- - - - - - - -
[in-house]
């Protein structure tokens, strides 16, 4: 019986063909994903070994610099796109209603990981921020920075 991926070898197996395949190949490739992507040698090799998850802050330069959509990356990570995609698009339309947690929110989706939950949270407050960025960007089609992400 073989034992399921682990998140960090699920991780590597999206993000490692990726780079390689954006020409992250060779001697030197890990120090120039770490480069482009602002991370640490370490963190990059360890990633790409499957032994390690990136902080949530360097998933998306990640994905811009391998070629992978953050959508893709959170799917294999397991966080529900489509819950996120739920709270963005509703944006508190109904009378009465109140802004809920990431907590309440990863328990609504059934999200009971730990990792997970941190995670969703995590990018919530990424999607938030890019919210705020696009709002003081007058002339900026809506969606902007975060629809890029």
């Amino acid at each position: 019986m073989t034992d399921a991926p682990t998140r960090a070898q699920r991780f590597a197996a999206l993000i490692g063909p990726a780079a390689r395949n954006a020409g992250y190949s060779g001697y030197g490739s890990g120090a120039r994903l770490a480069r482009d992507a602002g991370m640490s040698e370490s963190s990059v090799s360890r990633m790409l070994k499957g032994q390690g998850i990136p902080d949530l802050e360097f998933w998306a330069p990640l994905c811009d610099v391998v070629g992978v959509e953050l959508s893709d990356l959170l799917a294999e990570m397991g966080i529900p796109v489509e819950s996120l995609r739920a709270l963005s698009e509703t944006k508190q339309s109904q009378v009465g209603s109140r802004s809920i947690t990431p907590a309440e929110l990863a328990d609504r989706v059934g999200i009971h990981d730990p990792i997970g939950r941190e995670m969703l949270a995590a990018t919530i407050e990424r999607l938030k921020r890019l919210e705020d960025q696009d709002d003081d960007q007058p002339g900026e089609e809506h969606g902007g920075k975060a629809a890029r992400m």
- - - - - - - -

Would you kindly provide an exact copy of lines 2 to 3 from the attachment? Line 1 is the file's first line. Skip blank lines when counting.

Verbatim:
């Protein structure tokens, strides 16, 4: 019986063909994903070994610099796109209603990981921020920075 991926070898197996395949190949490739992507040698090799998850802050330069959509990356990570995609698009339309947690929110989706939950949270407050960025960007089609992400 073989034992399921682990998140960090699920991780590597999206993000490692990726780079390689954006020409992250060779001697030197890990120090120039770490480069482009602002991370640490370490963190990059360890990633790409499957032994390690990136902080949530360097998933998306990640994905811009391998070629992978953050959508893709959170799917294999397991966080529900489509819950996120739920709270963005509703944006508190109904009378009465109140802004809920990431907590309440990863328990609504059934999200009971730990990792997970941190995670969703995590990018919530990424999607938030890019919210705020696009709002003081007058002339900026809506969606902007975060629809890029």
């Amino acid at each position: 019986m073989t034992d399921a991926p682990t998140r960090a070898q699920r991780f590597a197996a999206l993000i490692g063909p990726a780079a390689r395949n954006a020409g992250y190949s060779g001697y030197g490739s890990g120090a120039r994903l770490a480069r482009d992507a602002g991370m640490s040698e370490s963190s990059v090799s360890r990633m790409l070994k499957g032994q390690g998850i990136p902080d949530l802050e360097f998933w998306a330069p990640l994905c811009d610099v391998v070629g992978v959509e953050l959508s893709d990356l959170l799917a294999e990570m397991g966080i529900p796109v489509e819950s996120l995609r739920a709270l963005s698009e509703t944006k508190q339309s109904q009378v009465g209603s109140r802004s809920i947690t990431p907590a309440e929110l990863a328990d609504r989706v059934g999200i009971h990981d730990p990792i997970g939950r941190e995670m969703l949270a995590a990018t919530i407050e990424r999607l938030k921020r890019l919210e705020d960025q696009d709002d003081d960007q007058p002339g900026e089609e809506h969606g902007g920075k975060a629809a890029r992400m």